“Plastic in the environment breaks down into microscopic particles that can end up in the guts and gills of marine life, exposing the animals to chemicals in the plastic,” said John Scott, a researcher at the Illinois Sustainable Technology Center and study co-author. “As the plastics break down, they act like sponges that soak up contaminants and microbes and can ultimately work their way into our food supply.”
Groundwater flows through the cracks and voids in limestone, sometimes carrying sewage and runoff from roads, landfills and agricultural areas into the aquifers below, Scott said.
The researchers collected 17 groundwater samples from wells and springs – 11 from a highly fractured limestone aquifer near the St. Louis metropolitan area and six from an aquifer containing much smaller fractures in rural northwestern Illinois.
All but one of the 17 samples contained microplastic particles, with a maximum concentration of 15.2 particles per liter from a spring in the St. Louis area, the study reports. However, deciphering what that concentration means is a challenge, Scott said. There are no published risk assessment studies or regulations.
The researchers did find, however, that concentrations from their field areas are comparable to those of surface water concentrations found in the rivers and streams in the Chicago area, said Samuel V. Panno, an Illinois State Geological Survey researcher and lead author of the study.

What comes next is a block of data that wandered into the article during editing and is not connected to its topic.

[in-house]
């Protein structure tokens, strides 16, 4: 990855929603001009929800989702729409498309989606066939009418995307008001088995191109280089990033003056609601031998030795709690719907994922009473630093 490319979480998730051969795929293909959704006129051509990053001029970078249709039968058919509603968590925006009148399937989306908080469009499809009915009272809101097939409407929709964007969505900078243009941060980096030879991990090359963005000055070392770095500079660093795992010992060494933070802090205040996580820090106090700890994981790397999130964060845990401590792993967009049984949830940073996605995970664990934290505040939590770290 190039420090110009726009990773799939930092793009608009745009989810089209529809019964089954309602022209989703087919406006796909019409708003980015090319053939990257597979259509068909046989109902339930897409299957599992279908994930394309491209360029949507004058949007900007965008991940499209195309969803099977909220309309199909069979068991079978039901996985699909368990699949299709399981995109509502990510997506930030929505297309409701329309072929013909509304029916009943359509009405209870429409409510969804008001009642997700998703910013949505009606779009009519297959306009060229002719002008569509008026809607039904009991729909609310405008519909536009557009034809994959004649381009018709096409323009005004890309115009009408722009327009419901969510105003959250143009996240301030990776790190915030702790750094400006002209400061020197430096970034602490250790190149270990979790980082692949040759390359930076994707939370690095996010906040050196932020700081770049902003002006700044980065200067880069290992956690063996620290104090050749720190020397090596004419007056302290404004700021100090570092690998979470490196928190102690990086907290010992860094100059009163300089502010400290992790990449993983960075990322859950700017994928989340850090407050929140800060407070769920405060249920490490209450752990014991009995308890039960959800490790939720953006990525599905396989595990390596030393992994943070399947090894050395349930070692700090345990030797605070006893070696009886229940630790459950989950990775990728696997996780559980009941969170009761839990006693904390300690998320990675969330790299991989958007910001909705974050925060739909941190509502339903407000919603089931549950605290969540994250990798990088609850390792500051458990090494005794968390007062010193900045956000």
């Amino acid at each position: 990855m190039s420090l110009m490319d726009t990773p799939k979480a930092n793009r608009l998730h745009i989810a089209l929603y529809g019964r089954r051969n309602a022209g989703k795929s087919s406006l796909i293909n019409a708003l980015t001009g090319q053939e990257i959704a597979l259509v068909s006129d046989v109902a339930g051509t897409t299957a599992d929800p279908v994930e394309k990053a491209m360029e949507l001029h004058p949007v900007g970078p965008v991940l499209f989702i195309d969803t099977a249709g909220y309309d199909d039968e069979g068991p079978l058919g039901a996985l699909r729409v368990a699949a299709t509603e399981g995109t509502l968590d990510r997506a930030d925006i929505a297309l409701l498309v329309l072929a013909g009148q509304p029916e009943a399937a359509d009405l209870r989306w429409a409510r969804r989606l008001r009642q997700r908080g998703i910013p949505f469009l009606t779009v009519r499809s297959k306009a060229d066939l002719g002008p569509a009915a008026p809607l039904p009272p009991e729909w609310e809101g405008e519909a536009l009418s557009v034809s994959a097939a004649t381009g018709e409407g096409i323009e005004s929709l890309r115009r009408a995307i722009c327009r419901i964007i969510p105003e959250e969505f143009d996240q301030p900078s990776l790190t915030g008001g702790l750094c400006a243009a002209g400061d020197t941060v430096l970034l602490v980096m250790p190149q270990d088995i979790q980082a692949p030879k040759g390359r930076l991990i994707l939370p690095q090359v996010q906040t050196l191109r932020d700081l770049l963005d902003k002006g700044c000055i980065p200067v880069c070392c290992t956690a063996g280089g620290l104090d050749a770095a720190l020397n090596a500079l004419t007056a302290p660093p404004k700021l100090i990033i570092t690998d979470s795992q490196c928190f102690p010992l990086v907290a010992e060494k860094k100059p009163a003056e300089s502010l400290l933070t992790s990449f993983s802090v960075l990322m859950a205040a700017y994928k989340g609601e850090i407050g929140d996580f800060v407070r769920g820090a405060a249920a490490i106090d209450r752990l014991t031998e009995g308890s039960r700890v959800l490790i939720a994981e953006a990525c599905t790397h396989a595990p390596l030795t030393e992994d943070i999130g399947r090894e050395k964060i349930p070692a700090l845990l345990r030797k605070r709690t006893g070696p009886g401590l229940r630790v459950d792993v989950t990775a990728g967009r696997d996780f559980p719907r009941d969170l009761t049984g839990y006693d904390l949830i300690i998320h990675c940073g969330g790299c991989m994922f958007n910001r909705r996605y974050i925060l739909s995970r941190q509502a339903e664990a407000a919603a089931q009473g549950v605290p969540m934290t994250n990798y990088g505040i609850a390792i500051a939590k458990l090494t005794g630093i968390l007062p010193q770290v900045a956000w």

“The research on this topic is at a very early stage, so I am not convinced we have a frame of reference to state expectations or bounds on what is considered low or high levels,” said Tim Hoellein, a biology professor at Loyola University Chicago and study co-author. “Our questions are still basic – how much is there and where is it coming from?”
The researchers identified a variety of household and personal health contaminants along with the microplastics, a hint that the fibers may have originated from household septic systems.
“Imagine how many thousands of polyester fibers find their way into a septic system from just doing a load of laundry,” Scott said. “Then consider the potential for those fluids to leak into the groundwater supply, especially in these types of aquifers where surface water interacts so readily with groundwater.”